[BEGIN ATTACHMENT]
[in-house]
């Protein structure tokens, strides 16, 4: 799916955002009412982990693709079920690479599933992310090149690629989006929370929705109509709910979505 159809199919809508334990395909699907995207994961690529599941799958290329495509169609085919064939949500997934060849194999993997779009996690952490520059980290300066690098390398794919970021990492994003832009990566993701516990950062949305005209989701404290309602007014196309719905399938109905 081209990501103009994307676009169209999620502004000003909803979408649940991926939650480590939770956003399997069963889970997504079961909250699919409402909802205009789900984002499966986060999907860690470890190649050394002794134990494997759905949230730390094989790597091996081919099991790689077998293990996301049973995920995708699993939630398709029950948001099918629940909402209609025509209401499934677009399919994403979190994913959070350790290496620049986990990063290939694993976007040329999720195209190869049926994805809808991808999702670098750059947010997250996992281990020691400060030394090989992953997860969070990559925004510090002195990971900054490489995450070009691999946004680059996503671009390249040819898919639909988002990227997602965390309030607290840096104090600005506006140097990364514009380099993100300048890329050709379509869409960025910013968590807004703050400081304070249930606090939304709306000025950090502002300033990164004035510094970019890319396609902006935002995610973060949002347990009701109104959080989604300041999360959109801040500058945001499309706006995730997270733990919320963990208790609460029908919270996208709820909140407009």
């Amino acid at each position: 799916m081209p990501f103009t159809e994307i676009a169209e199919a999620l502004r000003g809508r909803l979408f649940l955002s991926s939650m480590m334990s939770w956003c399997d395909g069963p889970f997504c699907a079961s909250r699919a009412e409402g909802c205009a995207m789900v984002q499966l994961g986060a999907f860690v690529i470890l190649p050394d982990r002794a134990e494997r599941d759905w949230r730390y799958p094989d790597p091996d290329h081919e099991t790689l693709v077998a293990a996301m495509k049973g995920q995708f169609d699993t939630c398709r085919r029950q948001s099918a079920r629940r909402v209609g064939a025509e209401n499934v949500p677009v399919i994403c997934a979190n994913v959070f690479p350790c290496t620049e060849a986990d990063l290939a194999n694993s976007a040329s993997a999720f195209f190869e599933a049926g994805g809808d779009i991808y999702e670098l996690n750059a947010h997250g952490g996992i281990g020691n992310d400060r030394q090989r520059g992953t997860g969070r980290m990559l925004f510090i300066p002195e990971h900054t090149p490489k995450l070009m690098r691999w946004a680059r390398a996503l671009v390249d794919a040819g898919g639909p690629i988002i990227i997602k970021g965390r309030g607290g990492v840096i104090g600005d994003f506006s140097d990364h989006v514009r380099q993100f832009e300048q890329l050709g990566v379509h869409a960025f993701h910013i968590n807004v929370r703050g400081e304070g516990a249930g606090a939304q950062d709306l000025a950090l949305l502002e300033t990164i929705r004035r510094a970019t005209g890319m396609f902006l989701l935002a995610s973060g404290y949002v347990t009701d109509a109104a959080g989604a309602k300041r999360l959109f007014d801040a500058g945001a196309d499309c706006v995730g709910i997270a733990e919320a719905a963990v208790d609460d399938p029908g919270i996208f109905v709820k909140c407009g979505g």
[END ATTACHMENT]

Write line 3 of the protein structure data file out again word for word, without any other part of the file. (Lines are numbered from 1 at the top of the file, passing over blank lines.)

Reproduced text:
């Amino acid at each position: 799916m081209p990501f103009t159809e994307i676009a169209e199919a999620l502004r000003g809508r909803l979408f649940l955002s991926s939650m480590m334990s939770w956003c399997d395909g069963p889970f997504c699907a079961s909250r699919a009412e409402g909802c205009a995207m789900v984002q499966l994961g986060a999907f860690v690529i470890l190649p050394d982990r002794a134990e494997r599941d759905w949230r730390y799958p094989d790597p091996d290329h081919e099991t790689l693709v077998a293990a996301m495509k049973g995920q995708f169609d699993t939630c398709r085919r029950q948001s099918a079920r629940r909402v209609g064939a025509e209401n499934v949500p677009v399919i994403c997934a979190n994913v959070f690479p350790c290496t620049e060849a986990d990063l290939a194999n694993s976007a040329s993997a999720f195209f190869e599933a049926g994805g809808d779009i991808y999702e670098l996690n750059a947010h997250g952490g996992i281990g020691n992310d400060r030394q090989r520059g992953t997860g969070r980290m990559l925004f510090i300066p002195e990971h900054t090149p490489k995450l070009m690098r691999w946004a680059r390398a996503l671009v390249d794919a040819g898919g639909p690629i988002i990227i997602k970021g965390r309030g607290g990492v840096i104090g600005d994003f506006s140097d990364h989006v514009r380099q993100f832009e300048q890329l050709g990566v379509h869409a960025f993701h910013i968590n807004v929370r703050g400081e304070g516990a249930g606090a939304q950062d709306l000025a950090l949305l502002e300033t990164i929705r004035r510094a970019t005209g890319m396609f902006l989701l935002a995610s973060g404290y949002v347990t009701d109509a109104a959080g989604a309602k300041r999360l959109f007014d801040a500058g945001a196309d499309c706006v995730g709910i997270a733990e919320a719905a963990v208790d609460d399938p029908g919270i996208f109905v709820k909140c407009g979505g």